The Long Intestinal Tubes, Miller-Abbott, Cantor Tube and Andersen Tube, are examples of tubes with weight at their end that are placed preoperatively or intraoperatively for gastrointestinal surgeries. The long length makes it possible to remove the intestinal contents for the treatment of an obstruction, which is not possible by means of a nasogastric tube.
These tubes can decompress the small intestine and separate it intraoperatively or postoperatively. As the progression of the tubes depends on intestinal peristalsis, its use is contraindicated in patients with paralytic ileus and severe intestinal mechanical obstructions.
Older appliances, such as Cantor and Miller-Abbott-type tubes, are rarely used today because the balloon at the distal end is filled with mercury, and the new Andersen probe has a tip filled with tungsten, which is the safest option.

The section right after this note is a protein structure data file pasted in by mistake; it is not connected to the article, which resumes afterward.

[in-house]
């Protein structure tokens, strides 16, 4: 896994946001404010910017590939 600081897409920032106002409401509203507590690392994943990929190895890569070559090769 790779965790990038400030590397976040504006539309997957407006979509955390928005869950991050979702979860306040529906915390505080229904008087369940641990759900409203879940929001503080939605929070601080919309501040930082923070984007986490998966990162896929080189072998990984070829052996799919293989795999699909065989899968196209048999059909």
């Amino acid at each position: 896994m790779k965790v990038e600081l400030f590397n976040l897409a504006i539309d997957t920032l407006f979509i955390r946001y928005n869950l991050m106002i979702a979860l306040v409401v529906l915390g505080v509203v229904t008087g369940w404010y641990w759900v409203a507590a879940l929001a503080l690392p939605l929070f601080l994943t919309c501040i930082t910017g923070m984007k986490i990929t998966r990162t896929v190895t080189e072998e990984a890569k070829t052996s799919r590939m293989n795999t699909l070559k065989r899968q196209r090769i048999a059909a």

Interventions used in patient care with a long intestinal tubes are similar to those used for the nasogastric tube and sengstaken blakemore: Balloon hyperinflation should be observed in the patient, which makes removal more difficult, rupture of the balloon that can lead to intestinal rupture, and reverse invagination if the probe is removed quickly. The intestinal probes should be removed slowly, usually around 2 inches of catheter should be removed every hour.